DVD and Blu-ray extras include deleted scenes, a blooper reel and two making-of featurettes.
Rated PG-13 for some teen drug and alcohol use, sexual content, violence and language
Available on: DVD, Blu-ray, digital download and on demand
Remakes have become so commonplace in Hollywood that even mediocre movies are often reborn. Witness “Footloose,” a modern adaptation of Kevin Bacon’s 1984 ode to youthful rebellion. The original movie has retro charm, thanks largely to Bacon’s star power, but there was no need to resurrect it. That makes it a credit to director Craig Brewer (“Hustle & Flow,” “Black Snake Moan”) that things turned out as well as they did.
Kenny Wormald takes over for Bacon, playing Ren MacCormack, a Boston boy who moves to Bomont, Georgia, to live with his aunt and uncle. Still reeling from the death of his mother, Ren finds it difficult to fit into this small community, especially since the city council has banned unsupervised dancing by area youth. The main proponent of the no-dancing law is Reverend Shaw Moore (Dennis Quaid), a man devastated by the fact that his teen son died in an auto accident after a night of partying.
As in the original movie, Ren quickly finds himself flirting with Reverend Moore’s daughter, a saucy rebel named Ariel (Julianne Hough). Frustrated by her father’s iron-fisted policies, Ariel acts out at every opportunity, and cozying up to a militant city boy seems like a perfect move.
Brewer allows the action to play out very much as it did in the original film, and the result is surprisingly fun. Wormald is solid as Ren, and he makes the character easy to root for. Hough gives Ariel depth so that viewers not only like her, but understand her. And, although this is a teen movie, the older actors (Quaid being the best known) pull their weight.
There’s nothing fresh about “Footloose,” but this is as good a remake as anyone could hope for.
DVD and Blu-ray extras include deleted scenes, an audio commentary by Brewer and the music video for Big & Rich’s “Fake ID.”
Rated PG-13 for sexual content and brief strong language
Available on: DVD, Blu-ray digital download and on demand
Film lovers who’ve had their fill of romantic comedies that telegraph their endings as soon as they begin, will do well to dip into “Like Crazy,” an inventive drama that takes a realistic approach to love and courtship.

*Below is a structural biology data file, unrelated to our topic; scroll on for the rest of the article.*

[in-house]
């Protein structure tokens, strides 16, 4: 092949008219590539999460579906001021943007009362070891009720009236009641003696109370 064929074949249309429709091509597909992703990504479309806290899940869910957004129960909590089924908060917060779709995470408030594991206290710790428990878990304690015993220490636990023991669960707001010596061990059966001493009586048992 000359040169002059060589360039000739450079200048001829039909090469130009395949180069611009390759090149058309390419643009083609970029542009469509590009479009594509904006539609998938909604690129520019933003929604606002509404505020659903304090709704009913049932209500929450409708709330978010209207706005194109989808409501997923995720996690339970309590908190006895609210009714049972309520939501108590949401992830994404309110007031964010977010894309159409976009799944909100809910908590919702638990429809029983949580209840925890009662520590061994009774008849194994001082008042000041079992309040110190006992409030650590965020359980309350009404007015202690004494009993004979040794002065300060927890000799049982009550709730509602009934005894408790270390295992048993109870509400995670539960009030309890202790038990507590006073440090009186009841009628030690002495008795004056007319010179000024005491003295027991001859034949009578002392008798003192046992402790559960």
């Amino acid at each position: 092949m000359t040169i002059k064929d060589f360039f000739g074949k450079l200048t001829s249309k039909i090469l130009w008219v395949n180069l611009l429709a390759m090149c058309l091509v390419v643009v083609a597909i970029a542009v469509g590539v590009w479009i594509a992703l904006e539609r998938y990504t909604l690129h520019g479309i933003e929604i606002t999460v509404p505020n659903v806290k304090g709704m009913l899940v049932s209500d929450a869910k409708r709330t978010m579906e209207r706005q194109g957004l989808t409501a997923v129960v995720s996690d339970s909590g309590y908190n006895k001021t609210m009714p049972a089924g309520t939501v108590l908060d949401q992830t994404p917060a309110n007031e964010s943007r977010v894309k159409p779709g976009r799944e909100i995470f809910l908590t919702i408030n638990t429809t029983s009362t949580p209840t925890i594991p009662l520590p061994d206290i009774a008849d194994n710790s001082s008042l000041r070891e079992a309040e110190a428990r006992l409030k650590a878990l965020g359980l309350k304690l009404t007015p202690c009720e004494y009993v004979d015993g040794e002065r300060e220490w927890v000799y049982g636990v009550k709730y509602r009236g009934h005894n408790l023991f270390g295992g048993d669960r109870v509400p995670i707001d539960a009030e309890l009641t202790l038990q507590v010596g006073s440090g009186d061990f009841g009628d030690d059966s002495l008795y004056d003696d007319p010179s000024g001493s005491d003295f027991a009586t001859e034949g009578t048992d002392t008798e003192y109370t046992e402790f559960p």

Co-writer and director Drake Doremus (“Spooner”) focuses on Jacob (Anton Yelchin) and Anna (Felicity Jones), a pair of twenty-somethings who fall in love while attending college in Southern California. Their romance seems destined to last, as long as it can overcome one major hurdle: she is British and he’s American. That may seem a minor issue in by 21st century standards, but Anna complicates things by overstaying her visa (to spend more time with Jacob, of course) and getting banned from the U.S.
In the typical Hollywood romance, Jacob would leave everything, including his budding furniture business, to follow Anna to London. But Doremus isn’t keen on tidy storytelling. Instead, he allows viewers to watch as Jacob and Anna try to make a go of it long distance, frequently failing.
“Like Crazy” may not present the most romantic vision of young love, but it’s certainly realistic. Yelchin and Jones have excellent chemistry, both with each other and a talented group of co-stars that includes Jennifer Lawrence, Charlie Bewley, Alex Kingston and Oliver Muirhead.
As good as “Like Crazy” is, it comes with frustrations, many of them stemming from the fact that Doremus does a dreadful job denoting the passage of time. One moment Jacob and Anna are in each other’s arms; the next they are separated and pursuing new interests. There’s a lot to like about the messiness of their romance, but it would be better if we knew just how much time passed between one scene and the next.
DVD and Blu-ray extras include an audio commentary by Doremus, editor Jonathan Alberts and cinematographer John Guleserian.
ALSO OUT THIS WEEK